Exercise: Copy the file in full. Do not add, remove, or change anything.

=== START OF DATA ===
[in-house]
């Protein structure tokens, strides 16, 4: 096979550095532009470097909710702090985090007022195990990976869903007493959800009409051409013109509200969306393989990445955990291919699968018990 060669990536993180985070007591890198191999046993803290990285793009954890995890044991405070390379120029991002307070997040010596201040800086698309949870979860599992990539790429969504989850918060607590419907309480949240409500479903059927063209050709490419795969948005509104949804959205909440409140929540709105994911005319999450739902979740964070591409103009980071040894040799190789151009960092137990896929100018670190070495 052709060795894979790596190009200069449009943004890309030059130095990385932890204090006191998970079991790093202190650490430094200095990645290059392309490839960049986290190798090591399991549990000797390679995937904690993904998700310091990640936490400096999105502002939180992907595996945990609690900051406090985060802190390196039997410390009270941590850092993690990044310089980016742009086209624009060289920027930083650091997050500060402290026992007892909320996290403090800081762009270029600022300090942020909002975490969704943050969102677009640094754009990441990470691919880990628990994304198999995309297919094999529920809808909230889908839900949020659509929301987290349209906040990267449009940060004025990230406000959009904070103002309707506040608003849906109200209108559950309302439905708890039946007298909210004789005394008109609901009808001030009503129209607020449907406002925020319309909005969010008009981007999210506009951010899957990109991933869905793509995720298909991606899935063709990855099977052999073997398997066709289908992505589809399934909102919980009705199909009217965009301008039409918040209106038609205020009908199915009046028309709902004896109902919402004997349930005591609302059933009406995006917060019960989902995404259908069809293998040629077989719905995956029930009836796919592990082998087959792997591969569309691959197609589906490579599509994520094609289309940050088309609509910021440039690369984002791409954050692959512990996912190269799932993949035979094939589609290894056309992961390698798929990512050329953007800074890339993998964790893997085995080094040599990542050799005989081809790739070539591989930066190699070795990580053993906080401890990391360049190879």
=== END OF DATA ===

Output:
[in-house]
């Protein structure tokens, strides 16, 4: 096979550095532009470097909710702090985090007022195990990976869903007493959800009409051409013109509200969306393989990445955990291919699968018990 060669990536993180985070007591890198191999046993803290990285793009954890995890044991405070390379120029991002307070997040010596201040800086698309949870979860599992990539790429969504989850918060607590419907309480949240409500479903059927063209050709490419795969948005509104949804959205909440409140929540709105994911005319999450739902979740964070591409103009980071040894040799190789151009960092137990896929100018670190070495 052709060795894979790596190009200069449009943004890309030059130095990385932890204090006191998970079991790093202190650490430094200095990645290059392309490839960049986290190798090591399991549990000797390679995937904690993904998700310091990640936490400096999105502002939180992907595996945990609690900051406090985060802190390196039997410390009270941590850092993690990044310089980016742009086209624009060289920027930083650091997050500060402290026992007892909320996290403090800081762009270029600022300090942020909002975490969704943050969102677009640094754009990441990470691919880990628990994304198999995309297919094999529920809808909230889908839900949020659509929301987290349209906040990267449009940060004025990230406000959009904070103002309707506040608003849906109200209108559950309302439905708890039946007298909210004789005394008109609901009808001030009503129209607020449907406002925020319309909005969010008009981007999210506009951010899957990109991933869905793509995720298909991606899935063709990855099977052999073997398997066709289908992505589809399934909102919980009705199909009217965009301008039409918040209106038609205020009908199915009046028309709902004896109902919402004997349930005591609302059933009406995006917060019960989902995404259908069809293998040629077989719905995956029930009836796919592990082998087959792997591969569309691959197609589906490579599509994520094609289309940050088309609509910021440039690369984002791409954050692959512990996912190269799932993949035979094939589609290894056309992961390698798929990512050329953007800074890339993998964790893997085995080094040599990542050799005989081809790739070539591989930066190699070795990580053993906080401890990391360049190879």